I've been working on a poem lately that has proven difficult. It's a bit more complex than what I usually write; and to add to that, I'd pre-emptively decided that I was going to enter this poem in CBC's Poetry Competition. Entries must be between 400 and 600 words...and I don't usually write poems anywhere near that long. It's possible to submit a collection of poems, but I just had it so firmly in my mind that this was going to be one poem. With a minimum of 400 words.
So where I usually revise a poem by cutting out all that is unnecessary, I found myself keeping an eye on the word count, adding in things that I knew weren't really adding to the poem. Trying to make it work. Getting really frustrated in the process.
And then I did something even worse: I went on to the Canada Writes website and started reading through last year's winning and shortlisted poems. And reading the author bios. And getting really, really discouraged.
Julia Cameron calls it "the critic" in The Artist's Way. Kim Addonizio simply refers to it as our demons. Basically, it is this sad, scared little voice that sometimes gets very loud, trying to convince us that our creative endeavors are silly, stupid, tired, pointless, worthless, etc. etc. My demons were loud yesterday. I'm not a published author! My poems are not like these poems! I do not have an MFA! Oh god, should I get an MFA? I can't afford an MFA! I'll never be published! Give it all up now!
Stop. Stop stop stop stop stop! Step away from the internet!
I did just that. While babies napped and 4 year olds watched a show about crocodiles, I unrolled my mat and did a few rounds of sun salutations, then a few more poses and finally a blissful savasana. Just lying there, feeling my body sink into the floor, watching my mind very briefly go quiet. Then I got up and hugged my kid, made some pizza dough, got outside, came back in, drank a beer, and went to bed.
And this morning, on waking, I knew. Don't listen to those demons, first of all. Because writing is my life breath; it is so important for me to do. I must do it even if I never get published, never win an award.
And I knew, too, that I must stop trying to write the 400 word poem that will be entered into the CBC Poetry competition. Instead, write the poem that needs to be written. Write it on your terms. Cut out all those extra words that are making it a poorer poem, anyway. It seems so simple but I, and I hope I'm not alone, often get into these rigid places where my mind is set on something and so it must be. It's useless, though, to try and fit ourselves into a rigid structure that just isn't working. The outcome will make us feel like shit, and it certainly won't win any prizes.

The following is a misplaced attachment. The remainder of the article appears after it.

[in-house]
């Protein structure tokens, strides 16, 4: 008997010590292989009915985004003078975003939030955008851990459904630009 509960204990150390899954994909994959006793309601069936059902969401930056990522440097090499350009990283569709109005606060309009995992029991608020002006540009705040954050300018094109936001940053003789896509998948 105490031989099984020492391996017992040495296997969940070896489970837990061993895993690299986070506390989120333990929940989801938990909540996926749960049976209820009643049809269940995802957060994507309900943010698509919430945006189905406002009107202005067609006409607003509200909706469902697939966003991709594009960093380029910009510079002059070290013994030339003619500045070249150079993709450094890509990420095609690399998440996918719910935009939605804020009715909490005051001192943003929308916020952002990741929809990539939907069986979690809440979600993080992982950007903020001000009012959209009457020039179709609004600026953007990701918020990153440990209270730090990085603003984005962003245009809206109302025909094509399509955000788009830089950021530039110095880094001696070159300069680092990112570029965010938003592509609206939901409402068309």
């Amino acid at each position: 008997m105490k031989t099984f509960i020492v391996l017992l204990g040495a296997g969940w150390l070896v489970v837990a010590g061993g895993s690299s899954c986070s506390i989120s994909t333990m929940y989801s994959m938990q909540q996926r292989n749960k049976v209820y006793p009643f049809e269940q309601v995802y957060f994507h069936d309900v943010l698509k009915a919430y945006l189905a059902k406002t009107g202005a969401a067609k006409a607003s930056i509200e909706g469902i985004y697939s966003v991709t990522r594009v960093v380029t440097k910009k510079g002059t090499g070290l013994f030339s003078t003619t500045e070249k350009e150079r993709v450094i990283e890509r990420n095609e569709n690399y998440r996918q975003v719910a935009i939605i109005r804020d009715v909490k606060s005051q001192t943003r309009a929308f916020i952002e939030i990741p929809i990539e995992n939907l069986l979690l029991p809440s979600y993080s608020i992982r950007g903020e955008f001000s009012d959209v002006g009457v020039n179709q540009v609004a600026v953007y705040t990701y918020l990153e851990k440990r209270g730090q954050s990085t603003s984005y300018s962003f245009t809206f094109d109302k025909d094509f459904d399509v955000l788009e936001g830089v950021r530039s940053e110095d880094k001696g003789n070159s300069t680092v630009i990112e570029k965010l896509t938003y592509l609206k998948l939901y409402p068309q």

Once I'd freed myself of these expectations, I was able to come back to the poem and see it's truth and beauty. The demons were quiet again, sitting petulantly in the back seat, looking out the window as I let my muse drive the car.
That poem won't be entered in the CBC Poetry Competition. In fact I don't know that I'll enter anything in any competition right now! Instead I'll focus on writing the poems that need to be written. And if they happen to fit nicely into a box, then maybe. But I'm done trying to force them.
It occurs to me as I write this that these things hold true for parenting, as well. It's funny how often I see parallels between my writing life and my parenting life. Just as with this particular poem, I get these ideas about how my kids should be, or how I should be as their mother, or how our day should be structured or whatever. And then I just try so hard to slam that square peg into that round hole. And nobody is happy, and it never works. I need to parent the kids I have, the way they need to be parented in each moment; and I need to be the mother that I am. The harder I fight these things, the harder our lives are in general.
It should be noted, too, that comparison comes in to play. Don't compare yourself to other mothers; don't compare yourself to other writers. So obvious, but so difficult in practice!
So how about you, readers and writers and parents? How do you shut up your inner critic so you can just do what you have to do?
Image via Flick user TheGabeC. Licensed via Creative Commons.
*This post is a part of the What I'm Writing link-up.
Thanks for stopping by. I'm Tara Borin, a poet and mama to three little ones. I blog about parenting, the writing life, and the ups and downs of becoming a published poet.
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